Three Reports Address International Enrollment

Three reports released this week—from the Council of Graduate Schools; the Hotcourses Group; and a group of American education associations led by the Institute of International Education—addressed international student enrollment trends. The reports come at a time when educators are concerned that President Trump's travel ban could discourage enrollments from abroad.

As reported by The Chronicle of Higher Education and Inside Higher Ed, a survey by Council of Graduate Schools found that 46 percent of graduate deans reported "substantial downward changes" in international admissions yields. Just 24 percent said yields were down for domestic students.

Hotcourses, which publishes websites and guides for students interested in studying abroad, looked at shifts in searches over the last year, and found that the number of students from India searching for American colleges decreased, from 36 percent of all searches to 27 percent. Those students might now be looking at Canada, whose share of searches climbed from 8 percent to 23 percent, the Chronicle reported. Hotcourses found that interest in the United States from the Middle East also declined.

The report by the coalition of organizations found that the yield rate for international undergraduates was down by just 2 percent, comparable to those from domestic students. Nearly half of the 165 colleges who responded to this survey reported declines, while one–third said yield rates were actually up, the Chronicle reported.

Rajika Bhandari, head of research, policy and practice at IIE, told Inside Higher Ed: "The fact that our findings show that in fact there's just a two-percentage-point drop in admissions yield compared to last year to me is a pretty big finding in that it shows us that the situation is not as dire as everybody had predicted. In terms of what does that mean for institutions, it could go either way. What we did hear from institutions is that many of them were continuing to receive acceptances of admissions offers from international students and that the process wouldn't be completed for a while. It could mean that when we look at international enrollments, numbers might be up by a small amount or they might decline by a small amount. It’s too small of a difference to predict a definitive trend this fall."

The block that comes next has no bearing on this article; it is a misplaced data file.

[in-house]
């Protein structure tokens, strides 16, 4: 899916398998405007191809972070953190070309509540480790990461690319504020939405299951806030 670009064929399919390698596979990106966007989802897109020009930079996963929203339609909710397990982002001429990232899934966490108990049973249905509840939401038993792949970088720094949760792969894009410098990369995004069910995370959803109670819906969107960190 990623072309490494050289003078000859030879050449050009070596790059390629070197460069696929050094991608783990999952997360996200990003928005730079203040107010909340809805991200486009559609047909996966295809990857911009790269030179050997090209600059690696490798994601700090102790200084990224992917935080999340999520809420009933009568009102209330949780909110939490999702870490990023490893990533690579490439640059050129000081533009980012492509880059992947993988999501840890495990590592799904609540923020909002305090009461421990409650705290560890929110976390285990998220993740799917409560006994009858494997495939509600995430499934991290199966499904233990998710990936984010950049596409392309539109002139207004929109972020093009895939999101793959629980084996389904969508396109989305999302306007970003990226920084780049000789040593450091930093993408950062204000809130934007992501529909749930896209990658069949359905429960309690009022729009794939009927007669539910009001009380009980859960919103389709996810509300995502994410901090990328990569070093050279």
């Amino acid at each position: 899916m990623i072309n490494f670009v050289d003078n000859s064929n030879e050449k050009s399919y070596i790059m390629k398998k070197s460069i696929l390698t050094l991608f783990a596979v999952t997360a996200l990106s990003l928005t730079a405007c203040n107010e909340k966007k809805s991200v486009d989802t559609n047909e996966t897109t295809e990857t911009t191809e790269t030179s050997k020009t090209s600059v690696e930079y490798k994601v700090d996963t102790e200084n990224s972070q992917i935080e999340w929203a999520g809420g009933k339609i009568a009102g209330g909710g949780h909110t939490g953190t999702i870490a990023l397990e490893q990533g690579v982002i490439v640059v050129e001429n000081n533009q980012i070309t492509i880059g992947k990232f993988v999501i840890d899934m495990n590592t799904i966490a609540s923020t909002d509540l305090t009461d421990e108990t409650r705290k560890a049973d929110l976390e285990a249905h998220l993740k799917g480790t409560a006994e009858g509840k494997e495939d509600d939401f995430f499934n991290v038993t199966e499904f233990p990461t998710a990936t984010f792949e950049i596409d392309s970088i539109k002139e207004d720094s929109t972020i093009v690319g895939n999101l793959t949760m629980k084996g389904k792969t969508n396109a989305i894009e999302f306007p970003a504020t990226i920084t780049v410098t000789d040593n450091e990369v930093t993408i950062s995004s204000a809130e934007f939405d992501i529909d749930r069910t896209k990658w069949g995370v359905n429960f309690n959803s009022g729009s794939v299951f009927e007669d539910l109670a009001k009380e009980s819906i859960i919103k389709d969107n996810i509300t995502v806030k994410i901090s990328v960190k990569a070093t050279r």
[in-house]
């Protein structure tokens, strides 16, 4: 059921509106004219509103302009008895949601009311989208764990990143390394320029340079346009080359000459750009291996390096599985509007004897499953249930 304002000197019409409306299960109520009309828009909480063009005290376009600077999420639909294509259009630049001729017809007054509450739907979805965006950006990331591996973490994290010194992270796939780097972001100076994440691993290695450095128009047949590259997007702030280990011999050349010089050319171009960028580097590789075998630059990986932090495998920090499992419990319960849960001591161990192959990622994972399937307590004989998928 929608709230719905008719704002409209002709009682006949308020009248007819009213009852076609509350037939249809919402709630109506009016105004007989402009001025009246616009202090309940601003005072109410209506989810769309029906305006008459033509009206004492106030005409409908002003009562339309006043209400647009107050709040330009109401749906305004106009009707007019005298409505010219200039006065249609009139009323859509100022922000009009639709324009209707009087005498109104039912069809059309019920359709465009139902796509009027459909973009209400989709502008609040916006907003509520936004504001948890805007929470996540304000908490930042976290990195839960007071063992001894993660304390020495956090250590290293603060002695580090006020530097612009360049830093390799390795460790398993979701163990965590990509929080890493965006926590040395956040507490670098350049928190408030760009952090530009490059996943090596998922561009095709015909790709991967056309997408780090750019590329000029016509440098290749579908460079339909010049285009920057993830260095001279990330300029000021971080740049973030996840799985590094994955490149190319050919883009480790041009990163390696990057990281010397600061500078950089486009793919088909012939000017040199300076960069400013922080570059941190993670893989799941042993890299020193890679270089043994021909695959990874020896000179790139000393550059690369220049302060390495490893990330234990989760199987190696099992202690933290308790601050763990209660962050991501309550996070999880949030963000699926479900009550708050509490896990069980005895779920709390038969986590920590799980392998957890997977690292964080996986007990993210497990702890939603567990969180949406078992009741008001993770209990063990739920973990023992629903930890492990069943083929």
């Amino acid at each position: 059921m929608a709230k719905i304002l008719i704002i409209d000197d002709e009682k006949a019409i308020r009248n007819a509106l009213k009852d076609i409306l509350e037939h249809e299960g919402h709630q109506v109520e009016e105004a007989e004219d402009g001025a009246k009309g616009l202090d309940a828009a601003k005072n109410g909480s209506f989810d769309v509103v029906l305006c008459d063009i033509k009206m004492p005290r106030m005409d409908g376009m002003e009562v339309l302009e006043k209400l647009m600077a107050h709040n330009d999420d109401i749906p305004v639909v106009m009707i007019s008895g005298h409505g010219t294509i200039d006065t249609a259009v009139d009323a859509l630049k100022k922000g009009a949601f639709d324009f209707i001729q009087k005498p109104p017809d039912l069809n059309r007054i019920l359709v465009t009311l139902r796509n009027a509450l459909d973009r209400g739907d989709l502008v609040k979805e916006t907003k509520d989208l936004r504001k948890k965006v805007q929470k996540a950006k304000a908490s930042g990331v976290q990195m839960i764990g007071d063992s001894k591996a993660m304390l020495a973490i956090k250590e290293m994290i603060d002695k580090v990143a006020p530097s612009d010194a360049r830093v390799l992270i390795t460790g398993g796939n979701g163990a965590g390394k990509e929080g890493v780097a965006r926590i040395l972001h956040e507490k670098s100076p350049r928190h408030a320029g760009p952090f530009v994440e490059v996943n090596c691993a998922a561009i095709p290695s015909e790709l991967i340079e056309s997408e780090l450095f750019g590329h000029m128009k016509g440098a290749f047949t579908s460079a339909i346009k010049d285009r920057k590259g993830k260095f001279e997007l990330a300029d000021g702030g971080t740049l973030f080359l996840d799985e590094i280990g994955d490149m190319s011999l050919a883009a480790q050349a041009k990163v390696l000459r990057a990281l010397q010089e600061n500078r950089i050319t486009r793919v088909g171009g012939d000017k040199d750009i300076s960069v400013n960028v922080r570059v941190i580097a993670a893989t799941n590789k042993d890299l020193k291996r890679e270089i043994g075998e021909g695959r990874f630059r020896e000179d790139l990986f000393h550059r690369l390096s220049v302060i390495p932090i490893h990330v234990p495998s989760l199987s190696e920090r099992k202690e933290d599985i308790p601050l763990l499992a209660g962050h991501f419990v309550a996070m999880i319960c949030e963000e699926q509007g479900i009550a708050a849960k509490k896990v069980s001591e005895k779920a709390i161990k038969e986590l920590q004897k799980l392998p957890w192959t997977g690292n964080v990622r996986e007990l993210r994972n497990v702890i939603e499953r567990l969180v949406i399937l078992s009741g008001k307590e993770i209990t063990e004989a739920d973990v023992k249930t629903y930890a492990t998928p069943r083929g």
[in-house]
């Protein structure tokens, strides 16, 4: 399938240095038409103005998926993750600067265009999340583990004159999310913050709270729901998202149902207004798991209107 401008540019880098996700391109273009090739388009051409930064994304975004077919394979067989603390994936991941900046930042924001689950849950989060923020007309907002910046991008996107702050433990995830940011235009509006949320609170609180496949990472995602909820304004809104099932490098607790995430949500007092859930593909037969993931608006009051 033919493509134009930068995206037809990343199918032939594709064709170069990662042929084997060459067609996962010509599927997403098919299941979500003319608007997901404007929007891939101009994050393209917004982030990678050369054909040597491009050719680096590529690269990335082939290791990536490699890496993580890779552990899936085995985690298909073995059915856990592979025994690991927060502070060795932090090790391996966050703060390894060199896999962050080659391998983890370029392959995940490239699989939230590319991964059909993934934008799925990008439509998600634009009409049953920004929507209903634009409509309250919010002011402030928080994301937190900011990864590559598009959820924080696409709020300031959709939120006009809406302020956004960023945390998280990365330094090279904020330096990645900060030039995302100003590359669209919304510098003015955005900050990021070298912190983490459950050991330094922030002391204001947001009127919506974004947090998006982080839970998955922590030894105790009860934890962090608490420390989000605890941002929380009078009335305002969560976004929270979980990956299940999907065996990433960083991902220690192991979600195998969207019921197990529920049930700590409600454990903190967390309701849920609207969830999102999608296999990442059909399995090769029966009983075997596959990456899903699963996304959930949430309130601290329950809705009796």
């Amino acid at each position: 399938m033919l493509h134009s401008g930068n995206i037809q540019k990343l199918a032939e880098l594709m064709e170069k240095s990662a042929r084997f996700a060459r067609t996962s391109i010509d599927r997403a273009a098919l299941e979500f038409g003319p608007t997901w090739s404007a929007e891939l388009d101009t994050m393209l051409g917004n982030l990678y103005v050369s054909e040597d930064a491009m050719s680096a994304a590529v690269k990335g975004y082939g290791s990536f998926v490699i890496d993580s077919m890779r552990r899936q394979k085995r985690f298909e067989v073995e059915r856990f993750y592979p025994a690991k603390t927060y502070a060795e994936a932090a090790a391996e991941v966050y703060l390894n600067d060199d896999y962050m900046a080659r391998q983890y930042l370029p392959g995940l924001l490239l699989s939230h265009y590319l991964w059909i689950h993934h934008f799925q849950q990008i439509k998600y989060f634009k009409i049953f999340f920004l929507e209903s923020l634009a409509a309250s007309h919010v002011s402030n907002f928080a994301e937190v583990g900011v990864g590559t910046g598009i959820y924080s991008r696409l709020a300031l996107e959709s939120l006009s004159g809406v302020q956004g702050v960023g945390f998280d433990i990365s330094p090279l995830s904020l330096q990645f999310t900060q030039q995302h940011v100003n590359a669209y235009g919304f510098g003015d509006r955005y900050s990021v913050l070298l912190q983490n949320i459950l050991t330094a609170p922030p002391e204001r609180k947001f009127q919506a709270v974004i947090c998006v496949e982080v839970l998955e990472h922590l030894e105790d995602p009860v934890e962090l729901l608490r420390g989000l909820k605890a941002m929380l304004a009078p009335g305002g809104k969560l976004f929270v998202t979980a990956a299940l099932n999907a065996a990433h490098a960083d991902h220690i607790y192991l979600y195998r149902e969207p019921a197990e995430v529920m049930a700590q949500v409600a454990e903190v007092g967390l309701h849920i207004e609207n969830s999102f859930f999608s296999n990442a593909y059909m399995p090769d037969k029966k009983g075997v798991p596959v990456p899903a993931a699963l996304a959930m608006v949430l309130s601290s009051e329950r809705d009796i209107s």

She added: "Even though it might be just a two-percentage-point drop in undergraduate yield on average, it affects different institutions differently, and it affects different types of students."

In the five months since the ban was announced, colleges and universities have adjusted their recruitment and admissions strategies to prevent declines. A legal challenge to the travel ban will be considered by the Supreme Court in October.


Related Links

The Chronicle of Higher Education

Inside Higher Ed